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I am having the strangest problem. I was writing the below code on my laptop the other day and it worked fine. Now, I am testing it on my desktop and it's stopped working.

First, here's my code

Dim oApp As Application
Dim oWb As Workbook

Set oApp = New Application
oApp.Visible = True
Set oWb = oApp.Workbooks.Open(Filename:="C:\myFile.xlsx", ReadOnly:=True)

debug.print oWb.name
'returns "SOLVER.XLAM"
' "SOLVER.XLAM" is not "myFile.xlsx'

debug.print oApp.Workbooks.Count
'returns 1

debug.print oApp.Workbooks(1).name
'returns "myFile.xlsx"

Now, I know that solver is an add in, and it gets loaded in the new application upon creating it... but how does it perform this switcheroo? I can still get to the correct file, but I don't want to risk it on the coincidence that there is only 1 file in my Application object (or that the first file is the one I loaded)

Additional Info

I am calling executing this macro from within an excel instance and I wish to open a separate excel instance and then open particular workbook ("C:\myFile.xlsx") inside that other instance.

The key problem I'm having is that when I open the other instance and then add the workbook and set it to my oWb variable... somehow, when I later call that oWb variable it refers to something different from what I had set it to.

'This is how it makes me feel:
Dim x As Integer
x = 5

Debug.Print x
' 12
share|improve this question
3  
why the Dim oApp as Application and Set oApp... Is this code not inside an XL environment VBE editor? – Scott Holtzman Oct 22 '12 at 21:16
    
+1 on Scott's question. Where are you calling the code from? – nutsch Oct 22 '12 at 21:18
    
@ScottHoltzman: Your answer was correct. Why did you delete it? :) – Siddharth Rout Oct 23 '12 at 4:54
    
It must be from inside xl given Set oApp = New Application. – brettdj Oct 23 '12 at 5:59
    
@SiddharthRout - I guess I wasn't 100% sure it would solve the problem and wanted to wait for the OP's response. But, alas, I undeleted it :) – Scott Holtzman Oct 23 '12 at 12:45

I think if you just refine your code a bit to ensure you are doing exactly what you want, you will be fine. Since it's unclear whether you are calling the code from within Excel or another MS Office Application, I placed to subs below.

Run this if running it in Excel:

Option Explicit

Sub insideXL()

Dim oWb As Workbook
Set oWb = Workbooks.Open("C:\myFile.xlsx", ReadOnly:=True)

Debug.Print oWb.Name
Debug.Print Workbooks.Count
Debug.Print Workbooks(1).Name

oWb.Close false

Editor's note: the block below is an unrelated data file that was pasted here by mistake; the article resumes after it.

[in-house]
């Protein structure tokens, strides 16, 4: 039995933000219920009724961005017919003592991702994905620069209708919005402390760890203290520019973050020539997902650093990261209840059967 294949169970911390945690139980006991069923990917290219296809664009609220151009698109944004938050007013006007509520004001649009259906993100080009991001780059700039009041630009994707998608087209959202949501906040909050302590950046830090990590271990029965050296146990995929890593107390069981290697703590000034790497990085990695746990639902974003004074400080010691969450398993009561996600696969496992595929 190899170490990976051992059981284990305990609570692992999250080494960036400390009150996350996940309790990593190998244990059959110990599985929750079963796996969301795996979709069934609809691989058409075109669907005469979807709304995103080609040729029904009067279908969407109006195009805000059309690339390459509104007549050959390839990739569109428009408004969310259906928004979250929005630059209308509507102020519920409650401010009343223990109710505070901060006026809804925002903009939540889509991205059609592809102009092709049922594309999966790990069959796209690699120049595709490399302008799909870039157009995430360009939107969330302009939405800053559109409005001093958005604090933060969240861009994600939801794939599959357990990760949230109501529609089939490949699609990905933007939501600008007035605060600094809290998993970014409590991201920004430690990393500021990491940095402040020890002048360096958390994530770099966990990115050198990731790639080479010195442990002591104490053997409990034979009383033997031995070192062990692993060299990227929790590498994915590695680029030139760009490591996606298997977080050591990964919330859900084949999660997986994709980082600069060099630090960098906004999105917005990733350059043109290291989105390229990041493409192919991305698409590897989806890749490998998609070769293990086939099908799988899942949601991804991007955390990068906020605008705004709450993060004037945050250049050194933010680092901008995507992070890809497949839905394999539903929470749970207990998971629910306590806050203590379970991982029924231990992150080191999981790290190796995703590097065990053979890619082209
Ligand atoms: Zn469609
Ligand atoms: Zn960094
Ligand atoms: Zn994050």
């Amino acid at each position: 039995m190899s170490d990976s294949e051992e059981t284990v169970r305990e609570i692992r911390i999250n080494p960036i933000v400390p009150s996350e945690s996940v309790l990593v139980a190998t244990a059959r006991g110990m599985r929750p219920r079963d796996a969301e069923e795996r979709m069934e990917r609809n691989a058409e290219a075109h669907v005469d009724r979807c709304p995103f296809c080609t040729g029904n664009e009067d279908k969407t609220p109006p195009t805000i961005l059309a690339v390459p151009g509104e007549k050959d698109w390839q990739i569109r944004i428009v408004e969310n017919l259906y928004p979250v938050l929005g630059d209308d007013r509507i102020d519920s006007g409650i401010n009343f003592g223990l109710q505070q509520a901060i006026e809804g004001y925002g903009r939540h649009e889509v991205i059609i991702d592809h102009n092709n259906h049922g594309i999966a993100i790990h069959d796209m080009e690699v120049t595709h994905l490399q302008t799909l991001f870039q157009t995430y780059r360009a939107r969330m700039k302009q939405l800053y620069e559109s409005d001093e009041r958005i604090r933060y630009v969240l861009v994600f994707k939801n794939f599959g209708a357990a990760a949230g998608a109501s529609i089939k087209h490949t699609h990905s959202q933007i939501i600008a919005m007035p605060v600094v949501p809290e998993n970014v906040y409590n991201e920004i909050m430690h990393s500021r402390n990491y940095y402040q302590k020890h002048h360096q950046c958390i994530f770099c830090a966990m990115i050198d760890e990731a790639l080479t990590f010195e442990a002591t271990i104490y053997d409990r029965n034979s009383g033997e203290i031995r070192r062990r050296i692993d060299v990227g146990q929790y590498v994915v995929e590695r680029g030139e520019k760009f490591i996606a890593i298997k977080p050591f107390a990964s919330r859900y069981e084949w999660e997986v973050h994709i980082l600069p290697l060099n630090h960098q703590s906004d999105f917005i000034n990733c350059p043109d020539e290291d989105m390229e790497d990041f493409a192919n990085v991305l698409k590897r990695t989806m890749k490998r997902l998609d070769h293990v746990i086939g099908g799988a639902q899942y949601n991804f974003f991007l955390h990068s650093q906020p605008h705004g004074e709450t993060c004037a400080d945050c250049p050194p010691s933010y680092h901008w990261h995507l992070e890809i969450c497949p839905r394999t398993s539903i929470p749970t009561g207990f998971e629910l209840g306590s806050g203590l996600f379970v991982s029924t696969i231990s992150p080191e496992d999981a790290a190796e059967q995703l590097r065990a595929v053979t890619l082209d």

Set oWb = Nothing    

End Sub

Run this if running in another program. I use early binding, but you could use late binding as well, if you wish:

Sub outsideXL()
'make sure Microsoft Excel X.X Object Library is checked in Tools > References

Dim oApp As Excel.Application
Set oApp = New Excel.Application

Dim oWb As Excel.Workbook
Set oWb = oApp.Workbooks.Open("C:\myFile.xlsx", ReadOnly:=True)

oApp.Visible = True

Debug.Print oWb.Name
Debug.Print Workbooks.Count
Debug.Print Workbooks(1).Name

oWb.Close = True
Set oWb = Nothing
Set oApp = Nothing    

End Sub
share|improve this answer
1  
+ 1 nicely covered.... – Siddharth Rout Oct 23 '12 at 16:49
    
Scott, thanks for the info. I think my question is not specific enough (I'm headed back to edit it now). I'm having a situation where I am opening "myFile.xlxs" and setting that to the oWb variable... but somewhere along the line my oWb variable ends up pointing to a different workbook. Circling back to add clarity now – Mike PG Oct 23 '12 at 22:22
    
@MikePG -> I read your updated post. 3 things 1) do you really need to open another XL app within an already existing XL? If so, why? 2) did you try my suggestion for running it outside of XL, specifically designating oApp as an Excel.Application? 3) You say `when I later call that oWb variable' -> what happens between the time you set oWb and you use it? Can you post that part of the code? – Scott Holtzman Oct 24 '12 at 2:36

I found that this (which worked in 2007):

wb = excel.Workbooks.Open(filename, False, True)

needs to be written

excel.Workbooks.Open(filename, False, True)
wb = excel.ActiveWorkbook

for 2010

share|improve this answer
    
Very strange. I haven't used 2010, yet. Are you intentionally omitting SET from your code? I would expect you'd be able to assign a workbook object directly without having to assign it arbitrarily (as in "hopefully the right one") after opening. Perhaps if you write the first line as? SET wb = excel.Workbooks.Open(filename, False, True) – Mike PG Apr 11 '14 at 4:38
    
@Mike PG I Didn't say so explicitly, but it's VB.Net, not VBScript – smirkingman Apr 11 '14 at 7:46
    
Can confirm, this works (and may be necessary) in Office 2016 as well. In my case, I was opening a spreadsheet with links. The call to Workbooks.Open was not returning the workbook corresponding with the path I supplied, but rather one of the linked spreadsheets. Totally logical...... Anyways, simply calling Workbooks.Open and then grabbing Excel.ActiveWorkbook did the trick for me. Thanks @smirkingman! – Tim Russell May 16 at 20:16

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